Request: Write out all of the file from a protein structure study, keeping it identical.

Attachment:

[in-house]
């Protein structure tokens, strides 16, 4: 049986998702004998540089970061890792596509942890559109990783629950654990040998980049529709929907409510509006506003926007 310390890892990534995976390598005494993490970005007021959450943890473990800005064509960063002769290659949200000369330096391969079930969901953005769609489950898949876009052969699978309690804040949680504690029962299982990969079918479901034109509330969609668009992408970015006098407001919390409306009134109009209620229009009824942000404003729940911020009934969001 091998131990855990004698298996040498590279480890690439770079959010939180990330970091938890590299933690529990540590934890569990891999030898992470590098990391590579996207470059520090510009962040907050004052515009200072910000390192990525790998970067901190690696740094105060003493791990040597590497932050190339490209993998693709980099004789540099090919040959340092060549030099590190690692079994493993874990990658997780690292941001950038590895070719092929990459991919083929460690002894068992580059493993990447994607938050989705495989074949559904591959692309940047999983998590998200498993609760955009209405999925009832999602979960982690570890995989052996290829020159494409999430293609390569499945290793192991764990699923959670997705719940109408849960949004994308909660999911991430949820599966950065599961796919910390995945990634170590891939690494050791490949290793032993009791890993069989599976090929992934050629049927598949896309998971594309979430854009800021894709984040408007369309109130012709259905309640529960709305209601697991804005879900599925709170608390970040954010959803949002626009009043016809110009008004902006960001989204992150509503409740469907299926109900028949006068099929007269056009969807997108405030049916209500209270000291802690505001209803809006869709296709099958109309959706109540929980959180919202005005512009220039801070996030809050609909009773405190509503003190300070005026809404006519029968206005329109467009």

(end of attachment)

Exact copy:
[in-house]
């Protein structure tokens, strides 16, 4: 049986998702004998540089970061890792596509942890559109990783629950654990040998980049529709929907409510509006506003926007 310390890892990534995976390598005494993490970005007021959450943890473990800005064509960063002769290659949200000369330096391969079930969901953005769609489950898949876009052969699978309690804040949680504690029962299982990969079918479901034109509330969609668009992408970015006098407001919390409306009134109009209620229009009824942000404003729940911020009934969001 091998131990855990004698298996040498590279480890690439770079959010939180990330970091938890590299933690529990540590934890569990891999030898992470590098990391590579996207470059520090510009962040907050004052515009200072910000390192990525790998970067901190690696740094105060003493791990040597590497932050190339490209993998693709980099004789540099090919040959340092060549030099590190690692079994493993874990990658997780690292941001950038590895070719092929990459991919083929460690002894068992580059493993990447994607938050989705495989074949559904591959692309940047999983998590998200498993609760955009209405999925009832999602979960982690570890995989052996290829020159494409999430293609390569499945290793192991764990699923959670997705719940109408849960949004994308909660999911991430949820599966950065599961796919910390995945990634170590891939690494050791490949290793032993009791890993069989599976090929992934050629049927598949896309998971594309979430854009800021894709984040408007369309109130012709259905309640529960709305209601697991804005879900599925709170608390970040954010959803949002626009009043016809110009008004902006960001989204992150509503409740469907299926109900028949006068099929007269056009969807997108405030049916209500209270000291802690505001209803809006869709296709099958109309959706109540929980959180919202005005512009220039801070996030809050609909009773405190509503003190300070005026809404006519029968206005329109467009």